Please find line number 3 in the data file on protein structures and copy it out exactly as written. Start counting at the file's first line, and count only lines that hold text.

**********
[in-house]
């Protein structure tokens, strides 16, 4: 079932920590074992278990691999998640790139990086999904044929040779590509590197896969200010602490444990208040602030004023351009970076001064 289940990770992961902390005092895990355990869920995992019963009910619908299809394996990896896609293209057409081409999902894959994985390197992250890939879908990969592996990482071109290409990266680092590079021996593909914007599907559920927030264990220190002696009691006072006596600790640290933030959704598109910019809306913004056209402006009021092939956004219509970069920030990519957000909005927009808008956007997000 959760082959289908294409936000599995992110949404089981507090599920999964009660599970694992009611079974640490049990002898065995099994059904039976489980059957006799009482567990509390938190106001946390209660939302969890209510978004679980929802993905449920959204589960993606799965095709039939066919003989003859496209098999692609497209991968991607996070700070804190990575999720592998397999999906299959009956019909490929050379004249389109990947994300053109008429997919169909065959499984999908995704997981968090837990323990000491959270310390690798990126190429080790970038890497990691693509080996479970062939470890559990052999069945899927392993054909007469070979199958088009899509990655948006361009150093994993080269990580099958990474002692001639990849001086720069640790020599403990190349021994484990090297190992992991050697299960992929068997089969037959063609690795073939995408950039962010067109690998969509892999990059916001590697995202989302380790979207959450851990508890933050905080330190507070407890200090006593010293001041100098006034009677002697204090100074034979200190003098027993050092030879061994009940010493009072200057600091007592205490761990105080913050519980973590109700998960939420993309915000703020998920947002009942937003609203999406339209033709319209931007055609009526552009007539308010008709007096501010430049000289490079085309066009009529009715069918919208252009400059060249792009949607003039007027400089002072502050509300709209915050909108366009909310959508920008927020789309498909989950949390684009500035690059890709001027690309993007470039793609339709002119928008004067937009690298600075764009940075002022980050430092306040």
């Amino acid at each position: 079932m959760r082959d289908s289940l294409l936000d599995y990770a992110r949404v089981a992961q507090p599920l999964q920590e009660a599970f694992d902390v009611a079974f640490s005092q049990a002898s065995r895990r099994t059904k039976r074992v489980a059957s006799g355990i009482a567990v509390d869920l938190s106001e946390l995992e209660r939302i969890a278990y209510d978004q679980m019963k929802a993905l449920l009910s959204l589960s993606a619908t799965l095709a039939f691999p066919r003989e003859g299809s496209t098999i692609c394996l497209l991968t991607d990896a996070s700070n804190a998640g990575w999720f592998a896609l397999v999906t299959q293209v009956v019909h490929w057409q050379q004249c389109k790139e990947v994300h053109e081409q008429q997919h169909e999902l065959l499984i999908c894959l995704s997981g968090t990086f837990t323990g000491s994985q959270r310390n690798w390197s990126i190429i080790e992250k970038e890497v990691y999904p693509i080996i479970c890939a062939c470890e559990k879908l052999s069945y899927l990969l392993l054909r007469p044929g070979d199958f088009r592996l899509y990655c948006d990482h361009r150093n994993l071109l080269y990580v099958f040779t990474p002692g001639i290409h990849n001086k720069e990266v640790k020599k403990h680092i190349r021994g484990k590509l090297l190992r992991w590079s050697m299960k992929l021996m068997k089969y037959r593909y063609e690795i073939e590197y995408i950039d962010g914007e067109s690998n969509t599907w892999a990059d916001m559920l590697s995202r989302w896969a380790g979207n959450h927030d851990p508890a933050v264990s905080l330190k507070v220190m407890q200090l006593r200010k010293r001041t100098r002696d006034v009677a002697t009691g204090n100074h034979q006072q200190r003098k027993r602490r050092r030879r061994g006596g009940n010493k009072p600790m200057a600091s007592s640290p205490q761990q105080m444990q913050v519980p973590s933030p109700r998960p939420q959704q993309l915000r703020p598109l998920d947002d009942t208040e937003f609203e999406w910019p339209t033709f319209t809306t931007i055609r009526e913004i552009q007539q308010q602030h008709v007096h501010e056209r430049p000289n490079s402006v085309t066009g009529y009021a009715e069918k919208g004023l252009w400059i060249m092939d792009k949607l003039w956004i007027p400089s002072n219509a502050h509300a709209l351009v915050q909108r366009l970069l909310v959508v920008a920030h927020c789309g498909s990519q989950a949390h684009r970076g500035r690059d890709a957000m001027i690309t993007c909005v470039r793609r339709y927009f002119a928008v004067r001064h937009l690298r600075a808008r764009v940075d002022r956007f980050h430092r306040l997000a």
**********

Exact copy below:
């Amino acid at each position: 079932m959760r082959d289908s289940l294409l936000d599995y990770a992110r949404v089981a992961q507090p599920l999964q920590e009660a599970f694992d902390v009611a079974f640490s005092q049990a002898s065995r895990r099994t059904k039976r074992v489980a059957s006799g355990i009482a567990v509390d869920l938190s106001e946390l995992e209660r939302i969890a278990y209510d978004q679980m019963k929802a993905l449920l009910s959204l589960s993606a619908t799965l095709a039939f691999p066919r003989e003859g299809s496209t098999i692609c394996l497209l991968t991607d990896a996070s700070n804190a998640g990575w999720f592998a896609l397999v999906t299959q293209v009956v019909h490929w057409q050379q004249c389109k790139e990947v994300h053109e081409q008429q997919h169909e999902l065959l499984i999908c894959l995704s997981g968090t990086f837990t323990g000491s994985q959270r310390n690798w390197s990126i190429i080790e992250k970038e890497v990691y999904p693509i080996i479970c890939a062939c470890e559990k879908l052999s069945y899927l990969l392993l054909r007469p044929g070979d199958f088009r592996l899509y990655c948006d990482h361009r150093n994993l071109l080269y990580v099958f040779t990474p002692g001639i290409h990849n001086k720069e990266v640790k020599k403990h680092i190349r021994g484990k590509l090297l190992r992991w590079s050697m299960k992929l021996m068997k089969y037959r593909y063609e690795i073939e590197y995408i950039d962010g914007e067109s690998n969509t599907w892999a990059d916001m559920l590697s995202r989302w896969a380790g979207n959450h927030d851990p508890a933050v264990s905080l330190k507070v220190m407890q200090l006593r200010k010293r001041t100098r002696d006034v009677a002697t009691g204090n100074h034979q006072q200190r003098k027993r602490r050092r030879r061994g006596g009940n010493k009072p600790m200057a600091s007592s640290p205490q761990q105080m444990q913050v519980p973590s933030p109700r998960p939420q959704q993309l915000r703020p598109l998920d947002d009942t208040e937003f609203e999406w910019p339209t033709f319209t809306t931007i055609r009526e913004i552009q007539q308010q602030h008709v007096h501010e056209r430049p000289n490079s402006v085309t066009g009529y009021a009715e069918k919208g004023l252009w400059i060249m092939d792009k949607l003039w956004i007027p400089s002072n219509a502050h509300a709209l351009v915050q909108r366009l970069l909310v959508v920008a920030h927020c789309g498909s990519q989950a949390h684009r970076g500035r690059d890709a957000m001027i690309t993007c909005v470039r793609r339709y927009f002119a928008v004067r001064h937009l690298r600075a808008r764009v940075d002022r956007f980050h430092r306040l997000a």